"Life and Laughter" is a charming bit of classical pastiche with airy strings recalling any number of esteemed composers whilst "The First Branch" glides along on an intimate piano solo hearkening back to Doyle's very own Sense and Sensibility score. "Nice and Airy", as its title suggests, is featherweight and dainty, zipping from the winds to the strings with a subtle choir in the background, orchestral mickey mousing at its classiest. "Orphaned" introduces the first proper note of sadness, beginning with undulating harp and distant choir as Cinders begins to contemplate her new life of servitude with Lady Tremaine, before building into a moving duet for piano and cello. This is where the score succeeds: even though Doyle draws from the same orchestral well throughout, the tastefully judged shifts in tone prevent the music from becoming overbearingly sickly.
The score shifts again in "The Stag", which following a sad opening builds into a boisterously exciting action piece that pounds along with the full force of the orchestra, chock full of rousing brass tones and rhythmic strings. Towards the end of the track, we get our first listen of the love theme, accompanying the first meeting between Cinderella and Kit during a stag hunt. It's a theme that will come to play an increasingly prominent role as the soundtrack proceeds. "Rich Beyond Reason" takes things in a more tongue-in-cheek, frivolous direction, a wavering string solo and plenty of tinkling chimes representing the decadent idiocy of Cinderella's ugly (on the inside, at least) step-sisters.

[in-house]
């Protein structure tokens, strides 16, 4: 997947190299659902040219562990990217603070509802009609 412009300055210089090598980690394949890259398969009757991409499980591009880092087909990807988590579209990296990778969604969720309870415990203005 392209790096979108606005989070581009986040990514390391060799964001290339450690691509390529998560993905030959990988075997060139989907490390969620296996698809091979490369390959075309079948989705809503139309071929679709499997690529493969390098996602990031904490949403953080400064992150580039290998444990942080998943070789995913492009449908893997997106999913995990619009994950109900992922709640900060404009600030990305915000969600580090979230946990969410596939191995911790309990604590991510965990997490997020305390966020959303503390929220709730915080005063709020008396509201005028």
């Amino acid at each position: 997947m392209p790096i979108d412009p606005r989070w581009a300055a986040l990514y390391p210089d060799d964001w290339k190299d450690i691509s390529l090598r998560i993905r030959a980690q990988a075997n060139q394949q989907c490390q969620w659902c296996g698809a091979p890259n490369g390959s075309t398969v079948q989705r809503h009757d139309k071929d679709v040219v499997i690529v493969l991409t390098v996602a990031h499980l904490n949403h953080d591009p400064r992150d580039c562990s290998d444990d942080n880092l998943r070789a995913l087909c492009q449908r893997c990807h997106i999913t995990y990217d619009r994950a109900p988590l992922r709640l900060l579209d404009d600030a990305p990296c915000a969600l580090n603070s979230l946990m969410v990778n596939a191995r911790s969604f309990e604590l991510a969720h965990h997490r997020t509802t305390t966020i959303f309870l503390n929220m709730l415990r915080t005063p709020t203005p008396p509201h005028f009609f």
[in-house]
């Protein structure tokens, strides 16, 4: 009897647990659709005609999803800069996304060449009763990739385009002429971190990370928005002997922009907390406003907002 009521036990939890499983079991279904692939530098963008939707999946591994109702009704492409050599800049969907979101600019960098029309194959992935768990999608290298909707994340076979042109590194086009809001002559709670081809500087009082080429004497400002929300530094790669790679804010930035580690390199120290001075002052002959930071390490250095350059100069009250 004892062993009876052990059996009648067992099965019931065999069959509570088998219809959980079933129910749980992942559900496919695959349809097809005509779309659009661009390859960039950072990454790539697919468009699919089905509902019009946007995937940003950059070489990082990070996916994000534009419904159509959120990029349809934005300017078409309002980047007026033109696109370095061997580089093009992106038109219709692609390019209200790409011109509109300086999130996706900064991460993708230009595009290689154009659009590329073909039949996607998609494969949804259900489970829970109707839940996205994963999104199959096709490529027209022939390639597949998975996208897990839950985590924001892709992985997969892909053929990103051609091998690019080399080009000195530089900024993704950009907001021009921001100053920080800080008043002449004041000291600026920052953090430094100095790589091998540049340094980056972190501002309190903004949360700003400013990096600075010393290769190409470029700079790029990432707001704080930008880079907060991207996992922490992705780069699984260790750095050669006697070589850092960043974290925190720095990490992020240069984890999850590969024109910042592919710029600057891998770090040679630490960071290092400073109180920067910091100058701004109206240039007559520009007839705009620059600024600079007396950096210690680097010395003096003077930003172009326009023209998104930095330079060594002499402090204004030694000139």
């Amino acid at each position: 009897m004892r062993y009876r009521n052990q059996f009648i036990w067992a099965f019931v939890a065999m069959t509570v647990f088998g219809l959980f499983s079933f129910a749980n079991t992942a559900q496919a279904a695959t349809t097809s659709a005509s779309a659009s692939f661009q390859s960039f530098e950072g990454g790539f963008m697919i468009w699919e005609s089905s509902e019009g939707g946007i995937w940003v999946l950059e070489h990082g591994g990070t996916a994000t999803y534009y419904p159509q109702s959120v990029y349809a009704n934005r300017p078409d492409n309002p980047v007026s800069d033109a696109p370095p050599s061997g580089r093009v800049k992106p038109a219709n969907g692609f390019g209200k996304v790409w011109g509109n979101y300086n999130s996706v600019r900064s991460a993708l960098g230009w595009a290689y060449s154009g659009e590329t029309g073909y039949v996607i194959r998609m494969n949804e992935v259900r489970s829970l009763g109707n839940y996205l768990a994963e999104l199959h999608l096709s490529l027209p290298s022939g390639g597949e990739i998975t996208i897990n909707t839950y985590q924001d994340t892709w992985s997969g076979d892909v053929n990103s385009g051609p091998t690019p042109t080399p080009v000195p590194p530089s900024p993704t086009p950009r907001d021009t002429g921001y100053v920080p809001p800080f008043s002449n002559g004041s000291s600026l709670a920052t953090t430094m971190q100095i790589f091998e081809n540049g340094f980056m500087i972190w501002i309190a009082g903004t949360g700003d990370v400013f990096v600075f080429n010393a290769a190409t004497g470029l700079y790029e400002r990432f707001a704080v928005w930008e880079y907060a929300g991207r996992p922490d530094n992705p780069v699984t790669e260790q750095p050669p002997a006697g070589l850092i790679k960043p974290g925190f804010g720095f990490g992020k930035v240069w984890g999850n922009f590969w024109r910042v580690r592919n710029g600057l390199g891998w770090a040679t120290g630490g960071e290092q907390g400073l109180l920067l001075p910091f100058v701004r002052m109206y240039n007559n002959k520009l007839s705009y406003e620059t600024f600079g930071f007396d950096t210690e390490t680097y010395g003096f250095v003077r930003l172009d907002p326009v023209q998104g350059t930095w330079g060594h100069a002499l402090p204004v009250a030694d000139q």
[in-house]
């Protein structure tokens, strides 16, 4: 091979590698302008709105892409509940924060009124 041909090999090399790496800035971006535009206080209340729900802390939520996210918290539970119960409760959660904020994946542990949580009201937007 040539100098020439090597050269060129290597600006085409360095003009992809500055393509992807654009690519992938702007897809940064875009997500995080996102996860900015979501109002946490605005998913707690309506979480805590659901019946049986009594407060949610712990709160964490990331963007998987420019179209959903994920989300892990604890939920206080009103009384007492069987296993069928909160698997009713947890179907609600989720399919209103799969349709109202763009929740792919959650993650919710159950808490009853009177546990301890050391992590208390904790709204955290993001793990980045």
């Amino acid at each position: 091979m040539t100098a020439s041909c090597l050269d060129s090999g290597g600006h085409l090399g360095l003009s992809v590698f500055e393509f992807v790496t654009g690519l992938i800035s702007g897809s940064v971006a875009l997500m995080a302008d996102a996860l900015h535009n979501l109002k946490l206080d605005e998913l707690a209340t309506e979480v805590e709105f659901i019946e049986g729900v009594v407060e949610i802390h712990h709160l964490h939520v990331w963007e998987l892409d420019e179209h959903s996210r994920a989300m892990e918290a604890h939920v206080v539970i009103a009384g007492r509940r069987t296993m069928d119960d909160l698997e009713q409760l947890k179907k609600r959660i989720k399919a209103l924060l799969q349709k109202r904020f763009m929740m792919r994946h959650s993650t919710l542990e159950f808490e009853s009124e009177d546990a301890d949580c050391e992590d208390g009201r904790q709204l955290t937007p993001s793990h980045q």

Similarly tongue-in-cheek is the fluttering, lightweight nature of "Fairy Godmother", the darting strings and woodwinds capturing the scatty nature of Helena Bonham Carter's take on the character. Especially amusing are the deep brass tones in following track "Pumpkins and Mice", which resemble the enlarged pumpkin that is to act as Cinderella's coach to the ball. As Cinders prepares to meet her destiny in the following "To the Ball", Doyle's love theme reaches stunningly operatic heights, anticipating the moment when she will meet the Prince again.
We then get to "Valse Royale", the first of several piece of pastiche music written by Doyle before filming started, and played back to the actors on set during the pivotal ballroom scene. The pieces comprise two waltzes and four polkas, each adapting one of the score's principal themes, but before that, one of the highpoints is unveiled in "Who Is She?", a soaringly beautiful piece of music accompanying Cinderella's entrance to the ball in full view of the stunned crowds. Doyle connects all three of the score's principal themes, beginning with a choral version of the love theme, continuing with a piano variation on Cinderella's theme and ending with a variation on the "Lavender's Ball" piece, a track that sums up the movie's sense of romanticism.